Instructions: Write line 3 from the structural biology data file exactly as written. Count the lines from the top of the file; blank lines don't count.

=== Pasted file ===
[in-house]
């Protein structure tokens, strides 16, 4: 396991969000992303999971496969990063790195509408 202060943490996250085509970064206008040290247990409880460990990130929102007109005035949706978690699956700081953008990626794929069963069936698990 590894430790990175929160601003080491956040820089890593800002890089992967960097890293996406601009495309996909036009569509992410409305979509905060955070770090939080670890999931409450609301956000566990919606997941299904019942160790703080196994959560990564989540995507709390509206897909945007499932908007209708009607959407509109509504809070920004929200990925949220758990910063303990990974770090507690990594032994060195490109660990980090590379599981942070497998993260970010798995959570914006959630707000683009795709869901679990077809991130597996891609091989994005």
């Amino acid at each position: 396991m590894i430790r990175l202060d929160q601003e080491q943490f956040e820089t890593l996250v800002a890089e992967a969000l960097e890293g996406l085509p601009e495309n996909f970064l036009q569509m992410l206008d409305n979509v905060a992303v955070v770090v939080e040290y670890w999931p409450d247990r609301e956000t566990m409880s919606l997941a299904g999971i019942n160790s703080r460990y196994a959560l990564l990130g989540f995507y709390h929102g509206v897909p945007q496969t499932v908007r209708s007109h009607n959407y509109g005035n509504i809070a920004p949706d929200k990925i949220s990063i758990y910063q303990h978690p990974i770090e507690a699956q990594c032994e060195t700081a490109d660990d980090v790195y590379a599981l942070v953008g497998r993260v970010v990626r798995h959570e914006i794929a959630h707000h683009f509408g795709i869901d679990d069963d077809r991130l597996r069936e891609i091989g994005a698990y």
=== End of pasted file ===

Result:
């Amino acid at each position: 396991m590894i430790r990175l202060d929160q601003e080491q943490f956040e820089t890593l996250v800002a890089e992967a969000l960097e890293g996406l085509p601009e495309n996909f970064l036009q569509m992410l206008d409305n979509v905060a992303v955070v770090v939080e040290y670890w999931p409450d247990r609301e956000t566990m409880s919606l997941a299904g999971i019942n160790s703080r460990y196994a959560l990564l990130g989540f995507y709390h929102g509206v897909p945007q496969t499932v908007r209708s007109h009607n959407y509109g005035n509504i809070a920004p949706d929200k990925i949220s990063i758990y910063q303990h978690p990974i770090e507690a699956q990594c032994e060195t700081a490109d660990d980090v790195y590379a599981l942070v953008g497998r993260v970010v990626r798995h959570e914006i794929a959630h707000h683009f509408g795709i869901d679990d069963d077809r991130l597996r069936e891609i091989g994005a698990y």